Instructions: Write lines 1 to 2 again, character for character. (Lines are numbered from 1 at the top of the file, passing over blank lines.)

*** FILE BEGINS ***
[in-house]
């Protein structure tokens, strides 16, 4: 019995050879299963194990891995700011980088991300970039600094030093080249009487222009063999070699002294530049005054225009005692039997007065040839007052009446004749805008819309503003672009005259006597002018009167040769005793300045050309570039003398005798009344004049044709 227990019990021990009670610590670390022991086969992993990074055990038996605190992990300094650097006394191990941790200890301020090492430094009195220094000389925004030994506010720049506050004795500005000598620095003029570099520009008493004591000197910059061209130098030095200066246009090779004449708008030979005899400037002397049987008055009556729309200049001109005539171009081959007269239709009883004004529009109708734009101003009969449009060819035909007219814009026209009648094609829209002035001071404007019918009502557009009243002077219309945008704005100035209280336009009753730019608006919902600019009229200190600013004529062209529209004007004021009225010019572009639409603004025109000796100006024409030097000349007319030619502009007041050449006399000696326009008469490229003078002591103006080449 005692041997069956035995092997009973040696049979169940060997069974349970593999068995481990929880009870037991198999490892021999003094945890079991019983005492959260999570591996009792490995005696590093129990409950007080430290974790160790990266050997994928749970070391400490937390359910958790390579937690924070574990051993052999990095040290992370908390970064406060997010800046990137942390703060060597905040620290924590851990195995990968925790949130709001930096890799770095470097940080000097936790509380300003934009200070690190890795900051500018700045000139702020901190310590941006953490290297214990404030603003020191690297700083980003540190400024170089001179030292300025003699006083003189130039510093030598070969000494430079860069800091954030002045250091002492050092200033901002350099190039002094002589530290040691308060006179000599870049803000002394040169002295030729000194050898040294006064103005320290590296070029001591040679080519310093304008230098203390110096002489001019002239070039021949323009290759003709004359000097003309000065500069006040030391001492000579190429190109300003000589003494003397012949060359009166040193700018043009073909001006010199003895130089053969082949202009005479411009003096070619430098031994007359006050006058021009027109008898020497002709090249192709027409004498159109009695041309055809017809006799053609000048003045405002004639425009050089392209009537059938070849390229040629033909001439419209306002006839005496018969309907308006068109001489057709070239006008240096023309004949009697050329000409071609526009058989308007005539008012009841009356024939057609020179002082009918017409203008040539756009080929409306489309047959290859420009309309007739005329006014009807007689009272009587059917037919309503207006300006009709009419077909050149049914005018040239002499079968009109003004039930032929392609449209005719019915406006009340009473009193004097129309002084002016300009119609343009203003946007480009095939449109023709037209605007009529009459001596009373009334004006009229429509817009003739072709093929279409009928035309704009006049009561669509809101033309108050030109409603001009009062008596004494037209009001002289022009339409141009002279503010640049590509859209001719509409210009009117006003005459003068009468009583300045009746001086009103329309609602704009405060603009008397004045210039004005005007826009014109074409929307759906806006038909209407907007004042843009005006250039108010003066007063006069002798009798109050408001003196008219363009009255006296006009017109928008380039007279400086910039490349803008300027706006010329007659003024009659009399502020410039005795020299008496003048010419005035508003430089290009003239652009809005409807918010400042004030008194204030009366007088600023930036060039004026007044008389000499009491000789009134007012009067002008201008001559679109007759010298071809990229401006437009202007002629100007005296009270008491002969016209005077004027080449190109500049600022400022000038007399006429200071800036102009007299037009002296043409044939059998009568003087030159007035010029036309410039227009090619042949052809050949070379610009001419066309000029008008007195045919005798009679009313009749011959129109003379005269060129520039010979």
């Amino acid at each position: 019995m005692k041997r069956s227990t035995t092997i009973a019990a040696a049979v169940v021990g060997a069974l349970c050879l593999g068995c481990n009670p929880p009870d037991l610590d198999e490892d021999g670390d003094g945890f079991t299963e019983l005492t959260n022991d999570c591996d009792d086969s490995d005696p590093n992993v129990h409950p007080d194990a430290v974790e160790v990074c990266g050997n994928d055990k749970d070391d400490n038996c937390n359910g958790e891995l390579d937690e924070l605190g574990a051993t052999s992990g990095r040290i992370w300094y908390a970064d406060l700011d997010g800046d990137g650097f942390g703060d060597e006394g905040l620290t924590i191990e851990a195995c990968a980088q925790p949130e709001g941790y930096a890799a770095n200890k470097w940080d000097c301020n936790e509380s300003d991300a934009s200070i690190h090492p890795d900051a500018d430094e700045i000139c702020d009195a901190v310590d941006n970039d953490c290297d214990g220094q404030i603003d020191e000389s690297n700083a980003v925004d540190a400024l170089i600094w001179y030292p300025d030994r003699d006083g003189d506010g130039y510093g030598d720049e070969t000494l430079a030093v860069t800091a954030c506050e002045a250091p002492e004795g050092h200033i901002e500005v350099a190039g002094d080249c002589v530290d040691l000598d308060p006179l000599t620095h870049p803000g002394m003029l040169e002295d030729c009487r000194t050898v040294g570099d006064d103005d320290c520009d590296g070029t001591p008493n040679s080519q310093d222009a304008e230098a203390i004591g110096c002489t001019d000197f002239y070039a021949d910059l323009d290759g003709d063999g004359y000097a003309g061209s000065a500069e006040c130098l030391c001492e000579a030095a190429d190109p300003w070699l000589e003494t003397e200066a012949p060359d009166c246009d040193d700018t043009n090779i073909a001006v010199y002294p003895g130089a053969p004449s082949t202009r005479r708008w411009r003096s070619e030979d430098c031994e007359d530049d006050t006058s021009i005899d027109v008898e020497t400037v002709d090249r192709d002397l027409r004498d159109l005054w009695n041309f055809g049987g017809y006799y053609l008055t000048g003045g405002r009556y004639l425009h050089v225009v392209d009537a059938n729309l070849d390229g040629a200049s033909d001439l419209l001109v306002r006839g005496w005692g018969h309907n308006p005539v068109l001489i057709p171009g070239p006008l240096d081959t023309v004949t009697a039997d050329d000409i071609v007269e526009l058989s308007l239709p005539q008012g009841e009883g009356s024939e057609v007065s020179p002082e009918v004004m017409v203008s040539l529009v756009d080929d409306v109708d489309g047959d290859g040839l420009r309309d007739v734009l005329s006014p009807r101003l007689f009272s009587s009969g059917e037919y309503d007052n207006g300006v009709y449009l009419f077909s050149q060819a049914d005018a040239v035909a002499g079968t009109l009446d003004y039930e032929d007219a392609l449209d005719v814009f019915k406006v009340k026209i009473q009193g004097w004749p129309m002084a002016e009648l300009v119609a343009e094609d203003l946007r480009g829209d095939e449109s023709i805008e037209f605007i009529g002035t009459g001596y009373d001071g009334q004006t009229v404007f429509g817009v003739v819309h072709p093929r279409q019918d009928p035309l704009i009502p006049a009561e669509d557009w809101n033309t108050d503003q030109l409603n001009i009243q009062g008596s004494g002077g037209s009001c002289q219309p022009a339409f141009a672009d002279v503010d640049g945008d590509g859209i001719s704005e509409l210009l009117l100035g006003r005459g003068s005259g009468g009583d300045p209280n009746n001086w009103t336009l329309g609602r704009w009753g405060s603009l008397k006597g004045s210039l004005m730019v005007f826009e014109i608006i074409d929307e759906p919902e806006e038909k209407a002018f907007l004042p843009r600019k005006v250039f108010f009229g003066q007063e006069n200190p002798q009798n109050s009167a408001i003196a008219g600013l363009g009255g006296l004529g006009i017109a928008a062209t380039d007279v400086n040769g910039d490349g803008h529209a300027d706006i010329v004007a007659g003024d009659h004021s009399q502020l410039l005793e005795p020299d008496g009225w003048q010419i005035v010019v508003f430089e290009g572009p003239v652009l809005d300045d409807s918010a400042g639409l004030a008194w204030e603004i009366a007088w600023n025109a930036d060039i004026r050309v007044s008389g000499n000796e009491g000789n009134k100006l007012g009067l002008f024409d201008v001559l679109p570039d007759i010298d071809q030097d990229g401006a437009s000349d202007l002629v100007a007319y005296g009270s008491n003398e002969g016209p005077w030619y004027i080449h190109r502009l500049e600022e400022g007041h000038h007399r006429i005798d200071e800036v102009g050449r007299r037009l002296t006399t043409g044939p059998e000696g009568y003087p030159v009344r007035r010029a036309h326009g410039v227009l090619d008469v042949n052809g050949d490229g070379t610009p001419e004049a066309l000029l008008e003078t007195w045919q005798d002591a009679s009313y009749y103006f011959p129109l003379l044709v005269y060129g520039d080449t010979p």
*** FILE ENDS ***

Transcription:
[in-house]
């Protein structure tokens, strides 16, 4: 019995050879299963194990891995700011980088991300970039600094030093080249009487222009063999070699002294530049005054225009005692039997007065040839007052009446004749805008819309503003672009005259006597002018009167040769005793300045050309570039003398005798009344004049044709 227990019990021990009670610590670390022991086969992993990074055990038996605190992990300094650097006394191990941790200890301020090492430094009195220094000389925004030994506010720049506050004795500005000598620095003029570099520009008493004591000197910059061209130098030095200066246009090779004449708008030979005899400037002397049987008055009556729309200049001109005539171009081959007269239709009883004004529009109708734009101003009969449009060819035909007219814009026209009648094609829209002035001071404007019918009502557009009243002077219309945008704005100035209280336009009753730019608006919902600019009229200190600013004529062209529209004007004021009225010019572009639409603004025109000796100006024409030097000349007319030619502009007041050449006399000696326009008469490229003078002591103006080449 005692041997069956035995092997009973040696049979169940060997069974349970593999068995481990929880009870037991198999490892021999003094945890079991019983005492959260999570591996009792490995005696590093129990409950007080430290974790160790990266050997994928749970070391400490937390359910958790390579937690924070574990051993052999990095040290992370908390970064406060997010800046990137942390703060060597905040620290924590851990195995990968925790949130709001930096890799770095470097940080000097936790509380300003934009200070690190890795900051500018700045000139702020901190310590941006953490290297214990404030603003020191690297700083980003540190400024170089001179030292300025003699006083003189130039510093030598070969000494430079860069800091954030002045250091002492050092200033901002350099190039002094002589530290040691308060006179000599870049803000002394040169002295030729000194050898040294006064103005320290590296070029001591040679080519310093304008230098203390110096002489001019002239070039021949323009290759003709004359000097003309000065500069006040030391001492000579190429190109300003000589003494003397012949060359009166040193700018043009073909001006010199003895130089053969082949202009005479411009003096070619430098031994007359006050006058021009027109008898020497002709090249192709027409004498159109009695041309055809017809006799053609000048003045405002004639425009050089392209009537059938070849390229040629033909001439419209306002006839005496018969309907308006068109001489057709070239006008240096023309004949009697050329000409071609526009058989308007005539008012009841009356024939057609020179002082009918017409203008040539756009080929409306489309047959290859420009309309007739005329006014009807007689009272009587059917037919309503207006300006009709009419077909050149049914005018040239002499079968009109003004039930032929392609449209005719019915406006009340009473009193004097129309002084002016300009119609343009203003946007480009095939449109023709037209605007009529009459001596009373009334004006009229429509817009003739072709093929279409009928035309704009006049009561669509809101033309108050030109409603001009009062008596004494037209009001002289022009339409141009002279503010640049590509859209001719509409210009009117006003005459003068009468009583300045009746001086009103329309609602704009405060603009008397004045210039004005005007826009014109074409929307759906806006038909209407907007004042843009005006250039108010003066007063006069002798009798109050408001003196008219363009009255006296006009017109928008380039007279400086910039490349803008300027706006010329007659003024009659009399502020410039005795020299008496003048010419005035508003430089290009003239652009809005409807918010400042004030008194204030009366007088600023930036060039004026007044008389000499009491000789009134007012009067002008201008001559679109007759010298071809990229401006437009202007002629100007005296009270008491002969016209005077004027080449190109500049600022400022000038007399006429200071800036102009007299037009002296043409044939059998009568003087030159007035010029036309410039227009090619042949052809050949070379610009001419066309000029008008007195045919005798009679009313009749011959129109003379005269060129520039010979």